Philaeni statues’ disappearance refuted by antiquities authorities
By Libya Herald staff.
Tunis, 16 October 2017:
The head of Sirte Antiquities Office has denied reports that two bronze statues have been stolen from the museum in Sultan. Yesterday it was claimed that the two statues, of the Carthaginian Philaeni brothers, had been taken from the museum some two years ago.
According to Sirte antiquities director Abdel-Azim Hafez, the statues were removed simply for safe-keeping with the knowledge of UNESCO and are now being kept elsewhere. They had been moved, he explained, because because of the current political situation and because the outdoor site was insecure, the staff had not been paid and there was a need to have night guards as well.
The statues originally adorned the Marble Arch or Arch of the Philaeni that was built by Italian Fascist governor Italo Balbo in 1937 to mark the border between Cyrenaica and Tripoltania. Qaddafi had it blown up in 1973.
According to Roman historian Sallust, the two Philaeni brothers were chosen to as envoys represent Carthage in a diplomatic move designed to put an end to wars between it and Cyrene. Fearing yet another costly war, the two cities agreed around 350 BC to have envoys set out from both places on a certain day. Where they met would become the border between the two.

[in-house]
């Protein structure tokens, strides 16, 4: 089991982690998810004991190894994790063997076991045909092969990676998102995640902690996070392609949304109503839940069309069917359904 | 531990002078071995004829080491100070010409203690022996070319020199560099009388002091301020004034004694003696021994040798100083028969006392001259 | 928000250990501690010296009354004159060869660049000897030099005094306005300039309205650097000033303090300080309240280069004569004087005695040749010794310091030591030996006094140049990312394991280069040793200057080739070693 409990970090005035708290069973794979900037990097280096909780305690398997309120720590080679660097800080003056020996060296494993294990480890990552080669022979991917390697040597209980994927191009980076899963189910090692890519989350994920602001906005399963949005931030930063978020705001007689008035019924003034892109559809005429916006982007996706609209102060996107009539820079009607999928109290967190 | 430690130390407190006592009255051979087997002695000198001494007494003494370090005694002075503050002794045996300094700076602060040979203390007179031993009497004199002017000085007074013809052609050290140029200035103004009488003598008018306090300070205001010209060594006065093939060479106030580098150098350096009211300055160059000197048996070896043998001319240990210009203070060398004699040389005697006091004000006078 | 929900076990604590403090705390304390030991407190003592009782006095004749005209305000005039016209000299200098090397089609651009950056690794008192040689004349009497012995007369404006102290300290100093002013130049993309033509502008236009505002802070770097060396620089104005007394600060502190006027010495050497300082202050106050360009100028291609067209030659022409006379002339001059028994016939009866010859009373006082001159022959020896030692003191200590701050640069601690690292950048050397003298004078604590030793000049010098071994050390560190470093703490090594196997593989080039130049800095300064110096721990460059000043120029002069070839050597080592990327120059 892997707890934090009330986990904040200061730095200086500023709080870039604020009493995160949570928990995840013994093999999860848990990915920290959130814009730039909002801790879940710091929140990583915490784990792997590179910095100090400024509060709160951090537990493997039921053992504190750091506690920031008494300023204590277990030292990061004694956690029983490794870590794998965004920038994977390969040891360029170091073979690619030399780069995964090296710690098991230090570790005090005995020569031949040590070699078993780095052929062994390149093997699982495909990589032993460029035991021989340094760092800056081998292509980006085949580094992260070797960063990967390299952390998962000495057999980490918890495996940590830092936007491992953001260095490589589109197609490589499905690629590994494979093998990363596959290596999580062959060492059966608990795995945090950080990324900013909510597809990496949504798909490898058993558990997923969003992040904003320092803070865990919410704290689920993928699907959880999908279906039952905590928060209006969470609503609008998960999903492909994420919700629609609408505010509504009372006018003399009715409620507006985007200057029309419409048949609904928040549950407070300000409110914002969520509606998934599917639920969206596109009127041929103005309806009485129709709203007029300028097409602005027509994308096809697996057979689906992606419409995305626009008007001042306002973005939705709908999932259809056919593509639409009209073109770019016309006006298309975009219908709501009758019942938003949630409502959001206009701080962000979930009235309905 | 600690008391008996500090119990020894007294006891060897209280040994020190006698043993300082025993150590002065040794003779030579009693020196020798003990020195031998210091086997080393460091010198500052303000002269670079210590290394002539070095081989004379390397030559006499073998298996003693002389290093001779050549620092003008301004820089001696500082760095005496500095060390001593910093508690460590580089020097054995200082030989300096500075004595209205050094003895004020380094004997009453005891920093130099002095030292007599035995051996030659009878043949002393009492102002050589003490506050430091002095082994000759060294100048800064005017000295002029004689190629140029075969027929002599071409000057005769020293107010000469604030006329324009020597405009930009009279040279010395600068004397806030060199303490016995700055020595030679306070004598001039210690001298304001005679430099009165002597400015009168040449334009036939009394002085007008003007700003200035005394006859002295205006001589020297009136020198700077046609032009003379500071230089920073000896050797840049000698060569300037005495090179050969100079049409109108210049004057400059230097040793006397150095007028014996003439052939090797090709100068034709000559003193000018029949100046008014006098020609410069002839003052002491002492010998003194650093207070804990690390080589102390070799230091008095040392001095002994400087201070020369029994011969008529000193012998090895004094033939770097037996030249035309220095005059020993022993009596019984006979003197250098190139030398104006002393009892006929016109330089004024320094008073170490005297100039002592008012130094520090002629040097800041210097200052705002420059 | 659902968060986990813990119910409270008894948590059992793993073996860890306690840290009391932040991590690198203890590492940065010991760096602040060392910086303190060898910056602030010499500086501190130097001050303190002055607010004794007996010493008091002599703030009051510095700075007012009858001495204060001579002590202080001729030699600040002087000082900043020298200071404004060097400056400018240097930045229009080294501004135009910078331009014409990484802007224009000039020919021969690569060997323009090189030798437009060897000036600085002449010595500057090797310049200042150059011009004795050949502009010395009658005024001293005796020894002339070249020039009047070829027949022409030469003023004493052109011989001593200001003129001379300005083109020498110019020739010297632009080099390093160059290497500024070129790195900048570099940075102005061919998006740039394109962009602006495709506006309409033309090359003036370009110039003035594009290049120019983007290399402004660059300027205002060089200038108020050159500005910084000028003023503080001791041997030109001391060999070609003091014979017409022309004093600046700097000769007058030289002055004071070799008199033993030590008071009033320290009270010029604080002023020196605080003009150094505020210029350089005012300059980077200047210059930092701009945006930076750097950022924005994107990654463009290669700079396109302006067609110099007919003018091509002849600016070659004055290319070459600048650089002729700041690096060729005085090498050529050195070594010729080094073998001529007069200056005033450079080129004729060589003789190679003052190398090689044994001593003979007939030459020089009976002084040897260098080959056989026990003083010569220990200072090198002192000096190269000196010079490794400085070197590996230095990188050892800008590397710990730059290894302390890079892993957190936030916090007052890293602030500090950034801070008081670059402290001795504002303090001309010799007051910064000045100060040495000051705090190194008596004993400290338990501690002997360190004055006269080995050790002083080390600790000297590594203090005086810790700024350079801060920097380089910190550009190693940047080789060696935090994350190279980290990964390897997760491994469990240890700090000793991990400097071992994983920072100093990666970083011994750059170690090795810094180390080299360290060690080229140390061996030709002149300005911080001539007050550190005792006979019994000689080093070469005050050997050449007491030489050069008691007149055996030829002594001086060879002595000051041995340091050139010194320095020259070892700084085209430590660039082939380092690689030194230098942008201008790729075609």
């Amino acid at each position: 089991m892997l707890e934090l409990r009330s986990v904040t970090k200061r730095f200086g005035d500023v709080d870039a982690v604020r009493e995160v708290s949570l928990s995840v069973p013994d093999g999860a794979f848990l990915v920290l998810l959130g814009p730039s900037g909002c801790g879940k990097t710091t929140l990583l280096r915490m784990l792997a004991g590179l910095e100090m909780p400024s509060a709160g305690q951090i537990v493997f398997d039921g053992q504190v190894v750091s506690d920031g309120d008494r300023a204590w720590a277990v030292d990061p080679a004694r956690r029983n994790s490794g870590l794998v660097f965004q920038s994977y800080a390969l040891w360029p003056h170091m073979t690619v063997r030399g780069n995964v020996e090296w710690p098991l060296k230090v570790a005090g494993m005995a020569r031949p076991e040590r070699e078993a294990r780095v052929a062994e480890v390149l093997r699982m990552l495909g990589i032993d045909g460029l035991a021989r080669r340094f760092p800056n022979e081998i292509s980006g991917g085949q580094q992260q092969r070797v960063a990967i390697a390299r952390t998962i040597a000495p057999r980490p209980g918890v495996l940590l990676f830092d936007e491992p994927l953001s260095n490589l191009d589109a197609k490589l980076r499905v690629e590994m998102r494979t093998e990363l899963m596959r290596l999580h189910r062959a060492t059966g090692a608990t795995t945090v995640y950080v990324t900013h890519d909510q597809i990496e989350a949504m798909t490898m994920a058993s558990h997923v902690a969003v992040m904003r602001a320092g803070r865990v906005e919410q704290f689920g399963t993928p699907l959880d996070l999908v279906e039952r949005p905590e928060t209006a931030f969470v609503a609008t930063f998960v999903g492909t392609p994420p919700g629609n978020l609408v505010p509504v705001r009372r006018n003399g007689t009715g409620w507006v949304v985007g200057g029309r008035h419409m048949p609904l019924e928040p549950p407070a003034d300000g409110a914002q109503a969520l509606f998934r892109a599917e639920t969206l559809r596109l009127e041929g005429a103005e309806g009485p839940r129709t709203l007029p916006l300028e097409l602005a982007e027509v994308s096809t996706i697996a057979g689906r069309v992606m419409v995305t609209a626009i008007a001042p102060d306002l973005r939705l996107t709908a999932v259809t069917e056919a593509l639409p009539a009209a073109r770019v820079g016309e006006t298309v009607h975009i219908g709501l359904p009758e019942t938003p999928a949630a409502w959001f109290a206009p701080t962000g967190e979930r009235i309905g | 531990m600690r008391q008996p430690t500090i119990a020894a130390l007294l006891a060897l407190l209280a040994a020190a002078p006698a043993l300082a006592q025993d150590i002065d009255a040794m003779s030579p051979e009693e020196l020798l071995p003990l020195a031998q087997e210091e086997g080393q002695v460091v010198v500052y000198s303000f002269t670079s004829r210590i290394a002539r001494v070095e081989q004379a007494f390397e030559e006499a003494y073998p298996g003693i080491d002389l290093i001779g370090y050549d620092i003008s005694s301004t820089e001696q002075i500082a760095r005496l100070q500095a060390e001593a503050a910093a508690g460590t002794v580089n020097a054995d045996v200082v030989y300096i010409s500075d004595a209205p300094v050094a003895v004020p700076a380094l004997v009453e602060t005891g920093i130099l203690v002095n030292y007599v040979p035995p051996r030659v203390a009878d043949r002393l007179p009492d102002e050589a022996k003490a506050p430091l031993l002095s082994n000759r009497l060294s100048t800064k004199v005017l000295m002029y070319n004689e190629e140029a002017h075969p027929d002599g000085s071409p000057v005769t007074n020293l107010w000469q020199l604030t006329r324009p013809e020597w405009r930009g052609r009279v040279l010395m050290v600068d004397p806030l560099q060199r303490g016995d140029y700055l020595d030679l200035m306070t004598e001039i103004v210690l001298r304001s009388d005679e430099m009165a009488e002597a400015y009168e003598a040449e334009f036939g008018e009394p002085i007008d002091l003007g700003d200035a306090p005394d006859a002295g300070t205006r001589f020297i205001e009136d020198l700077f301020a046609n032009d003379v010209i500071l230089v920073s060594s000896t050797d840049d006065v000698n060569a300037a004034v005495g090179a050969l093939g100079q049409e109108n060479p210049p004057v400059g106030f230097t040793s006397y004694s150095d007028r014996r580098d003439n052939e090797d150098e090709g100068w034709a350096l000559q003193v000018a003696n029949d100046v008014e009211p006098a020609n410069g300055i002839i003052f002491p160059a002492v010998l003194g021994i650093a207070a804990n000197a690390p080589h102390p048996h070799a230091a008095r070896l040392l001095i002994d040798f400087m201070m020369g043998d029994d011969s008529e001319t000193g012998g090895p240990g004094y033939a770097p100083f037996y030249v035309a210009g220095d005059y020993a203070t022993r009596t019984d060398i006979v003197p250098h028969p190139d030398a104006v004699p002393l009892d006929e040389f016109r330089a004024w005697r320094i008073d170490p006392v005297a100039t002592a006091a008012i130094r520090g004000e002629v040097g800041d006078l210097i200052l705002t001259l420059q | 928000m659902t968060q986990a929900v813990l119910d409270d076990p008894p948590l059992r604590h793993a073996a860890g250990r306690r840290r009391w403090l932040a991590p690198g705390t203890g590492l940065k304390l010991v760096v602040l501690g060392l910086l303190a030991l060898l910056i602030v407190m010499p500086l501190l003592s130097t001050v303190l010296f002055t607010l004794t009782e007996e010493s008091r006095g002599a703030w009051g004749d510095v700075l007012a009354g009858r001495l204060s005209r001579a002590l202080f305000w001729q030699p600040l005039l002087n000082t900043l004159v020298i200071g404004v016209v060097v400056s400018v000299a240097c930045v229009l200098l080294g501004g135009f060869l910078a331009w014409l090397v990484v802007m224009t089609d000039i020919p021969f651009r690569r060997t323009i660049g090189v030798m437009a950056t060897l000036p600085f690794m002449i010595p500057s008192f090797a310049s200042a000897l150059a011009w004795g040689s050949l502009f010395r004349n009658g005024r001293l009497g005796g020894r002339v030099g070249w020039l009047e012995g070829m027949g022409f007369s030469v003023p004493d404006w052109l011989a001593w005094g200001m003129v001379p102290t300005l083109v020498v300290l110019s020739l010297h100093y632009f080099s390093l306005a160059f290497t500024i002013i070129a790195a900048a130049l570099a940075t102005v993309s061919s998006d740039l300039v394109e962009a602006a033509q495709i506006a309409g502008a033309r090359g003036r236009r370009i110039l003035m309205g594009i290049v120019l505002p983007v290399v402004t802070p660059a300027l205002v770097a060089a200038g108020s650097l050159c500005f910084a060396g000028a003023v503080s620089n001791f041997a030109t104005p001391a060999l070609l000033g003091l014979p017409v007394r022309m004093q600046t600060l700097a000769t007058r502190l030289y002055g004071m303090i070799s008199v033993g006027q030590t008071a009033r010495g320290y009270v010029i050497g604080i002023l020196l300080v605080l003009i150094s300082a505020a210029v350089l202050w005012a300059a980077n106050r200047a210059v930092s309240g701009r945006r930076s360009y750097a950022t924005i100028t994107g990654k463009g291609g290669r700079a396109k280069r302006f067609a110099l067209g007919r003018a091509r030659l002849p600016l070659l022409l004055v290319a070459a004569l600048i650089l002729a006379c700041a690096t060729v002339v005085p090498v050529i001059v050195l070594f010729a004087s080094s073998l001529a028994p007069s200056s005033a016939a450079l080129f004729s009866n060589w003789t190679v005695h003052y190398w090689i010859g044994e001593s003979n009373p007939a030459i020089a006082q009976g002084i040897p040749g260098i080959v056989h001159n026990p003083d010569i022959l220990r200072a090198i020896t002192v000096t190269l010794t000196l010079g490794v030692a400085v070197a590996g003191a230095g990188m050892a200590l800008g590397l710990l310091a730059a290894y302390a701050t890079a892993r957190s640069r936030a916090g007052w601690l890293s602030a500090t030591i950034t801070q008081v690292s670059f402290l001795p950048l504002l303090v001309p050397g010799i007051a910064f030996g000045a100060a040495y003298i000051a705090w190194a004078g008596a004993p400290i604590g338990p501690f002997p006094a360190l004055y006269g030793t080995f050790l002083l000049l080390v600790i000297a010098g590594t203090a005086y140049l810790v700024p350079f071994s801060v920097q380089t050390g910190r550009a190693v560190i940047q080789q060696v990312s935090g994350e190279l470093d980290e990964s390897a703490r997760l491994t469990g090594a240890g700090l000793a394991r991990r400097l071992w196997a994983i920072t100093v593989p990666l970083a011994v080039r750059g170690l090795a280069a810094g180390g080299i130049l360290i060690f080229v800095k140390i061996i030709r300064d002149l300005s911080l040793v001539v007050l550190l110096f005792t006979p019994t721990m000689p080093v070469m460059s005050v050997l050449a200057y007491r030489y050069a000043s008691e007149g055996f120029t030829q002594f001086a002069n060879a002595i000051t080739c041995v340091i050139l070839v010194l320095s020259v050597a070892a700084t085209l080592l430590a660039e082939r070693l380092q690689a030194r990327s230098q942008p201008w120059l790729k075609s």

However, when the two teams met it was much closer to Cyrene than had been expected and the Cyrenian envoys accused the Philaeni of cheating, of setting out before the day of departure. They demanded that the border be drawn wherever they wanted. This the Carthaginians refused. The Cyrenians then offered a choice: they would accept the border if the Philaeni agreed to be buried alive there. Alternatively they had to be allowed, as in the first demand, to settle the border further west but would themselves be prepared to be sacrificed there.
The Philaeni agreed to be buried alive.
Above where there were buried, an altar was erected by the Carthaginians in their honour. It has long gone but the border lasted for almost 2,000 years. It continued as the frontier between the Roman provinces of Africa Proconsularis and Cyrenaica, between Western and Eastern Roman empires, between the Zirid kingdom and the Cairo-based Fatimid caliphate, between the Hafsid kingdom in what is now Tunisia and the Mamlouk sultanate. The Ottomans also retained the division.
In the arch built by Balbo, the two brothers were depicted lying flat, as if buried, above an altar. The bronzes were placed over the entrance to the arch.
When Qaddafi destroyed it, they along with some other fragments were removed to a museum in Sultan.
Other statues and artifacts from the Italian era to be stolen, destroyed or removed since the revolution include the much-loved Gazelle statue and that of fighting lions in Tripoli. The former was destroyed by fanatics before its remnants were removed by the former pro-Islamist Libya Dawn regime. The later was removed by the same regime, supposedly to protect it.